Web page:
Reflecting on Past Joys to Increase Current Joy

I could sit for an hour and let my mind wander to joyful past experiences, and while my mind could conjure up an event here, an activity there, I felt no closer to figuring out how to understand or define what the theme was that ran through my adventure of what enjoyment truly was to me.

It wasn’t until I came across an activity called the Seven Stories Exercise that I found another way that helped me discover those tangibles and intangibles that made it easy to feel joy or at least discover patterns or themes that brought joy. The Seven Story Exercise has roots in the work of Bernard Haldane, who worked for the U.S. government back in the 1960’s, to help determine assignments for executives entering the armed forces.

Before I started I had to remind myself: what is joy? What does it look like?

To me, joy is euphoric, a deep sense of contentment, peace yet exhilaration and delight. It goes deeper into our being and envelops our entire self, almost an unconscious welling up inside that grows as a opposed to happiness, a surface reaction to an experience.

With happiness, I can be happy on the outside but still feeling hollow on the inside. Feeling joy fills me up.

For some people it’s other people in their circle bring the only joy they need: their kids, grand kids, friends and family. For others it might be a sense of adventure: using their abilities, seeing the unknown, meeting new people, trying new activities.

Then there is joy on a much smaller scale, sights, sounds, smells that can prompt joy: a flower, a smile, a kind word, a sunset or sunrise. Momentary joys that linger and maybe we try and capture that joy in the moment with a picture.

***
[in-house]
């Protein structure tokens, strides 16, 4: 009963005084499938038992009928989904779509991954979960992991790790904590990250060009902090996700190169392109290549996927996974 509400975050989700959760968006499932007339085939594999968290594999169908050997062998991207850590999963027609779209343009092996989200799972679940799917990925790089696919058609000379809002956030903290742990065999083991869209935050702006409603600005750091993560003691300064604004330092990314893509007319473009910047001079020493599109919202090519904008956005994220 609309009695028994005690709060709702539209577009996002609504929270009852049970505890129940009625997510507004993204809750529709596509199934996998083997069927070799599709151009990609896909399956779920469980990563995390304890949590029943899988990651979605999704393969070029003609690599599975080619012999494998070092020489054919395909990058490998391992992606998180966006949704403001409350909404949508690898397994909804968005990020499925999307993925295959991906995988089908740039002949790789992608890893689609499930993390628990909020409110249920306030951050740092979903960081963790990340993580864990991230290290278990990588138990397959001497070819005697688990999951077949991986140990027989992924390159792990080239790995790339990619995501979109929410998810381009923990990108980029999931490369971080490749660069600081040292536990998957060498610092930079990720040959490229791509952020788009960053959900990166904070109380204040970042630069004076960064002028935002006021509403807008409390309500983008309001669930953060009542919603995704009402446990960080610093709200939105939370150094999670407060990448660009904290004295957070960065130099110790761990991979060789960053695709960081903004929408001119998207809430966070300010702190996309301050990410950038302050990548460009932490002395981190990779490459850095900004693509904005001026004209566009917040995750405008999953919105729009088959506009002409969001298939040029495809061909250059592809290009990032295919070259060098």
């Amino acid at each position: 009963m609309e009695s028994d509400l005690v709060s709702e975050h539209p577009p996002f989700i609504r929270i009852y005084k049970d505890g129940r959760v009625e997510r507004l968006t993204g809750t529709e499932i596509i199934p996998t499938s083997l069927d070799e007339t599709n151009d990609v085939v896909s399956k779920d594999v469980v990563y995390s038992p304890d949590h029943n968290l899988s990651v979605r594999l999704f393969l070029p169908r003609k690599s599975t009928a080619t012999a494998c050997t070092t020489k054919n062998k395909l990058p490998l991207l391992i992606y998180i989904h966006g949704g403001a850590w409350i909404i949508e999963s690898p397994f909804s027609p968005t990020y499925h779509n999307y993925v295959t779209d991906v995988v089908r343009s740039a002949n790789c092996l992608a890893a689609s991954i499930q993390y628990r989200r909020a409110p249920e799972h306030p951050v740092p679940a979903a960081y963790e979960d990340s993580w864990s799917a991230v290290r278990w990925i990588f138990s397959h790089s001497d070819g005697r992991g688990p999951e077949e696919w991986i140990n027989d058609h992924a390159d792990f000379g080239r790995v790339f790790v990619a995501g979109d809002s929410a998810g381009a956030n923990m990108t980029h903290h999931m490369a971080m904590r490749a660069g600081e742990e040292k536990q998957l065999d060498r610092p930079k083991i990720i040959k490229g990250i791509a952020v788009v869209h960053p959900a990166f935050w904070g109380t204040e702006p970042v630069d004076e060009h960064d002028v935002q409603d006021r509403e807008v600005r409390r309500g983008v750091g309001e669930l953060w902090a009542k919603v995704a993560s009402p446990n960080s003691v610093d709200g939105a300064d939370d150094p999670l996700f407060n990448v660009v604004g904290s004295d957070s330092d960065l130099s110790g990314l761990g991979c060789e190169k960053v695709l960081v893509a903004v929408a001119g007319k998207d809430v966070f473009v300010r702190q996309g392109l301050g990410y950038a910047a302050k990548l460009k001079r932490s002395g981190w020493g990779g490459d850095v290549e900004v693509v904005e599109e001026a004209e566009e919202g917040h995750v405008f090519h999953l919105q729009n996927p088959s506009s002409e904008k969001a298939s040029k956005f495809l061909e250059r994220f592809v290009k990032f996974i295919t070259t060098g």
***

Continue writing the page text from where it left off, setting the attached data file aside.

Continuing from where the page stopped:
Joy is euphoric, a deep sense of contentment, peace yet exhilaration and delight. It’s a level far beyond the surface-type happiness. It goes deeper into our being and envelops our entire self, almost an unconscious welling up inside that grows as a opposed to happiness, a reaction to something said, done or seen.

For everyone it’s something different. Whatever positive act that brings on that joy, it’s worth diving deeper into our past to discover areas we’ve missed in our lives or patterns that bring on our joy. Thus, the reason for the Seven Stories Exercise for joy.

The Seven Stories Exercise

Originally the exercise was meant for people searching for a type of job or work they might enjoy. I found it helpful when I looked to change careers, but I also found it helped uncover joyful experiences and the themes, similarities and patterns to my behavior and experiences that brought me joy.

When looking for a career or job the Seven Stories Exercise has you reflect back at patterns of work that brought you the most accomplishments. You write out concrete examples of tasks, you performed and then look at underlying themes in your jobs that point to skills you enjoyed using.

For joy, you reflect back on your most joyful experiences and write down times, events, people, activities, what ever brought you joy. You write down 25 of these times as far back as your memory goes. List them as quickly as you can.

When you list these activities and accomplishments, try to write more than a word or two. Write a phrase.

For Example

Instead of writing “Fishing” I was more specific “Fly fishing on the Hood Canal brought me joy”

Instead of writing “Boating” I wrote Ferrying people around a harbor or lake brought me joy

Instead of unstructured time I wrote to have an entire day to go where I want, do what I want

The key is not to guide the exercise to what you want, but to write the random memories that pop into your head that you remember brought you joy. There is no write or wrong answer and you can always do more that 25.

Once you are satisfied with your list, there are two things you can do.

I remember when I did the Seven Stories Exercise I did not expect much. Writing down 25 is a lot and it forced me to think back.